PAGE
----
The Ties That Bind: Springsteen in Belfast

In the same week that Richard Haass breezed in to help us out another, more famous American rocked into town bringing his own recipe for peacebuilding. Bruce Springsteen played to 25,000 at the Kings Hall Arena and 28 years after a similar scorcher of a day in Slane I was there with the multitude.

Now as a Bruce veteran, I have to tell you that little this guy does on stage is off the cuff. So I was dumbstruck that his first words of the main set came in the form of an invitation. To come and join him and the band and I quote,  in the everlasting, ass-shaking, house-rocking unifying power of rock and roll. Last Saturday night, with all its uncertainty, and after a week of conflict on our streets, that word unifying was surely deliberately chosen.

He opened with the old civil rights era standard, ‘This Little Light of Mine’, making every worship leader in the crowd green with envy at his ability to lead the congregation in singing. Then I waited to hear what light he would let shine through his music. And straight away there it was, an old song, from 1980, ‘The Ties that Bind’ –

You been hurt and you’re all cried out you say
You walk down the street pushin’ people outta your way
You packed your bags and all alone you wanna ride,
You don’t want nothin’, don’t need no one by your side
You’re walkin’ tough baby, but you’re walkin’ blind
to the ties that bind
The ties that bind
Now you can’t break the ties that bind

If you’ve been following the news from Belfast in recent weeks there is no need for any exposition here.

The song ends with this verse

You sit and wonder just who’s gonna stop the rain
Who’ll ease the sadness, who’s gonna quiet the pain
It’s a long dark highway and a thin white line
Connecting baby, your heart to mine
We’re runnin’ now but darlin’ we will stand in time
To face the ties that bind
The ties that bind
Now you can’t break the ties that bind
You can’t forsake the ties that bind

Now we certainly didn’t need anyone to stop the rain on Saturday night, but boy did we need to hear that whatever we do, and however far we run, we will inevitably have to face up, some day, to the ties that bind us here in this city.

His next song came from the same era, Jackson cage, about the choices people make. About lives and destructive relationships that can enslave and trap us. Choices that, depending on how they are made, could serve as a key which will either lock us in a cage or set us free. It’s a choice.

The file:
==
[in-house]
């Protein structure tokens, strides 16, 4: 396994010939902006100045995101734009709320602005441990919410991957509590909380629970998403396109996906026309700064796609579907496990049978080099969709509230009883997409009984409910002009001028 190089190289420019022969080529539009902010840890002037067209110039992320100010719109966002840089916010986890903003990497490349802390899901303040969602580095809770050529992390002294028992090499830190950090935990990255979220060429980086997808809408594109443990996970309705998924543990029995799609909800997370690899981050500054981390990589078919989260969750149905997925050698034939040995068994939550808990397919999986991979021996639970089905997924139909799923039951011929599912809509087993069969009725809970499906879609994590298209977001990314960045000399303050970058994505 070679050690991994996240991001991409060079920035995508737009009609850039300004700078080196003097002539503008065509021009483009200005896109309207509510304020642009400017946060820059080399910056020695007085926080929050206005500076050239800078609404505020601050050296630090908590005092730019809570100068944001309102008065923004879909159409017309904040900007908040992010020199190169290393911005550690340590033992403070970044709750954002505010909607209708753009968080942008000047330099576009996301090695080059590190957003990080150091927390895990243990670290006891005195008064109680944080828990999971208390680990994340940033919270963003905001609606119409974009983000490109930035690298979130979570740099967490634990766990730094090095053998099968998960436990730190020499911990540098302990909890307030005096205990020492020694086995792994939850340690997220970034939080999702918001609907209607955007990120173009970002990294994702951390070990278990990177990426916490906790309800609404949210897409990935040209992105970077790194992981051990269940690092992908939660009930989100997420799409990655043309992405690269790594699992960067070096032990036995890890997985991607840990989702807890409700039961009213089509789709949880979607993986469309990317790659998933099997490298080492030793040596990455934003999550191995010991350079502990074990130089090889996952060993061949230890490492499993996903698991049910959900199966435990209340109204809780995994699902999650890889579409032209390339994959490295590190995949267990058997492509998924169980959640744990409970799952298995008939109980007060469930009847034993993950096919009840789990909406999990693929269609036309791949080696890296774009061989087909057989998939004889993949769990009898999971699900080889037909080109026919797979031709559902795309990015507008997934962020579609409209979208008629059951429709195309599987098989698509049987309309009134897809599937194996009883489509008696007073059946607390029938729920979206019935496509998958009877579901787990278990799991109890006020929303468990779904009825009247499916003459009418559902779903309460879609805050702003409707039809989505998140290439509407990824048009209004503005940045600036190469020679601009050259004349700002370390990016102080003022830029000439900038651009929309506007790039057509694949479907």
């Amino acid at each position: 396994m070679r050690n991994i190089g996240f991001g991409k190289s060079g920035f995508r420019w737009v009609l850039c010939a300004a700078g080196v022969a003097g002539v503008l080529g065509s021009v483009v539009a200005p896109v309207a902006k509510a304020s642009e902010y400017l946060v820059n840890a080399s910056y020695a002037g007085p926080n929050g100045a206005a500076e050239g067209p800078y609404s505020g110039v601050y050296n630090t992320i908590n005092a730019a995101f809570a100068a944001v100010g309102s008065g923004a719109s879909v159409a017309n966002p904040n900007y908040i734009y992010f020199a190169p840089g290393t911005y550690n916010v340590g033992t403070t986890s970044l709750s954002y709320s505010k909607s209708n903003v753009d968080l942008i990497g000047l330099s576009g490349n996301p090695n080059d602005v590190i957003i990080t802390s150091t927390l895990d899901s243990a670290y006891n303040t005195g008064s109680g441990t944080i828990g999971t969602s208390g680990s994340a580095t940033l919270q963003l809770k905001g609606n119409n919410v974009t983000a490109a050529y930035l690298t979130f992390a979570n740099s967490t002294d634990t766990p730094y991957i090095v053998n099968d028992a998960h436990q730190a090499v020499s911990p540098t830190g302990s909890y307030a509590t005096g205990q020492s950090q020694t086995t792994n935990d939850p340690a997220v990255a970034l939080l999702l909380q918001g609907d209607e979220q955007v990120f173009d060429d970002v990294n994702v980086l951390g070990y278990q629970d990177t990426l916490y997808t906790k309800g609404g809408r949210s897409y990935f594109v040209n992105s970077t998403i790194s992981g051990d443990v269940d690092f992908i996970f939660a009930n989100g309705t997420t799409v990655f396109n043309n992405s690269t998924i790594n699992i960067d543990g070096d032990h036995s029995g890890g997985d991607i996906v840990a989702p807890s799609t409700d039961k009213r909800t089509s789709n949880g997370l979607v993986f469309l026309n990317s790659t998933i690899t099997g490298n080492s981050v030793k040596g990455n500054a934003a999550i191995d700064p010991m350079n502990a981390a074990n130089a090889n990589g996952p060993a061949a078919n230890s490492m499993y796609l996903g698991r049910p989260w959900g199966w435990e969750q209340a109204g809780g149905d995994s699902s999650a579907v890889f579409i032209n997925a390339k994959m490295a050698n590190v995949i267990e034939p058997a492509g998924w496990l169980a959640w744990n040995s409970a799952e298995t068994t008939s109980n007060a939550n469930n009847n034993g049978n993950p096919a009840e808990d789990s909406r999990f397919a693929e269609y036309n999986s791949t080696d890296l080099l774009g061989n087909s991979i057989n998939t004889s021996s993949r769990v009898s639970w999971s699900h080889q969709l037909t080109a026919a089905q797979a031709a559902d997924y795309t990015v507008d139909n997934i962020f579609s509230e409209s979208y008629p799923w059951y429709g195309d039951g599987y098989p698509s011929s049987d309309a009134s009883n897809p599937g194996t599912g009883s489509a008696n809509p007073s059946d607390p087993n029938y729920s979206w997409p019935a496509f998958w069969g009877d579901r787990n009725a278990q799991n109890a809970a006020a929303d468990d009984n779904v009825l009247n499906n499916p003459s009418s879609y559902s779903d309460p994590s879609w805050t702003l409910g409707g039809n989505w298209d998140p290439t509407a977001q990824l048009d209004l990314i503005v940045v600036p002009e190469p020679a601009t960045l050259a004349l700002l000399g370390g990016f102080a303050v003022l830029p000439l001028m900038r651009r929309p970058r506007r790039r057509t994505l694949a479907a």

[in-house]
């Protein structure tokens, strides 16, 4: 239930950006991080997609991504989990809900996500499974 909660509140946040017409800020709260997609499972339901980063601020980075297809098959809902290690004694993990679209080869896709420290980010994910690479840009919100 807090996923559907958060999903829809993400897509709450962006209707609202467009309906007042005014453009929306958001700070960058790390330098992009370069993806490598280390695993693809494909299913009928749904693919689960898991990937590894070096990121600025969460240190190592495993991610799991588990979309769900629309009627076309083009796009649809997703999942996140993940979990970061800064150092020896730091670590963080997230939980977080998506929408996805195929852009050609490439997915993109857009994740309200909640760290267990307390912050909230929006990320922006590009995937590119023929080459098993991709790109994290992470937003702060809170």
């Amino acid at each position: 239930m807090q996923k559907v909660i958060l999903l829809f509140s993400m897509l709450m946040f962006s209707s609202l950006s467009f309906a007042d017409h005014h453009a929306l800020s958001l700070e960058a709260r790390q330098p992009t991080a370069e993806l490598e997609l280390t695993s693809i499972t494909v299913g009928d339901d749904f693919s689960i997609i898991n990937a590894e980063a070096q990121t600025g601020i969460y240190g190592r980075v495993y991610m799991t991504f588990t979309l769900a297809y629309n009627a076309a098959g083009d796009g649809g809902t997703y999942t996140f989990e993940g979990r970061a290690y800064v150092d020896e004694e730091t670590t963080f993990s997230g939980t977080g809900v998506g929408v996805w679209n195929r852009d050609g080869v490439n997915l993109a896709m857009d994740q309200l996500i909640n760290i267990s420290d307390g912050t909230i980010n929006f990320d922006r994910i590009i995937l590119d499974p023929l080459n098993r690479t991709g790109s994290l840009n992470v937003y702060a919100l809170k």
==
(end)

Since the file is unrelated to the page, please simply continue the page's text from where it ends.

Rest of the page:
And after this followed several songs from the Nebraska album, full of alienation and violence and dereliction and destruction. Arguably we were halfway through the main set before there was a genuine party song. This was no rock and roll party in the hot, sultry Belfast night, this was rock and roll righteousness declaring something true and angry.

It was an astounding set for Belfast. And everyone of us, no matter what our background or political views, joined voices from all over this island, from the rest of the UK, we met Belgians, Italians, Germans, Austrians and Italians. We sang and danced till our voices gave out and our feet ached.

Bruce wasn’t foolish enough to speak directly to our circumstances. He let the music do that. The performance was the message. The setlist a deliberate act of subversive art. And  in it he called us to a higher aspiration to meet together in a shared dream for this hard land.

I have more than 30 years of a history with this man’s music, have travelled thousands of miles over the years to see him live more than 20 times. And now my teenage children are following me. Saturday was spent memorably in the company of a whole gang of tramps Andrew, with whom I shared front row at Slane, and Mark, Bill, Steve, Heather, Neil, Dave, Joanne, Jenny who had given up a week’s work to travel all over Ireland watching Springsteen and more. My wife is understanding but sometimes suggests that surely I’m a little too old to have hero’s or man crushes. But I disagree. To quote the Boss again, no not my wife, I guess I’m just a prisoner of rock and roll. And thankfully, from this voluntary incarceration, there is no early release.

This is an extended version of Wednesday’s Thought for the Day on BBC Radio Ulster

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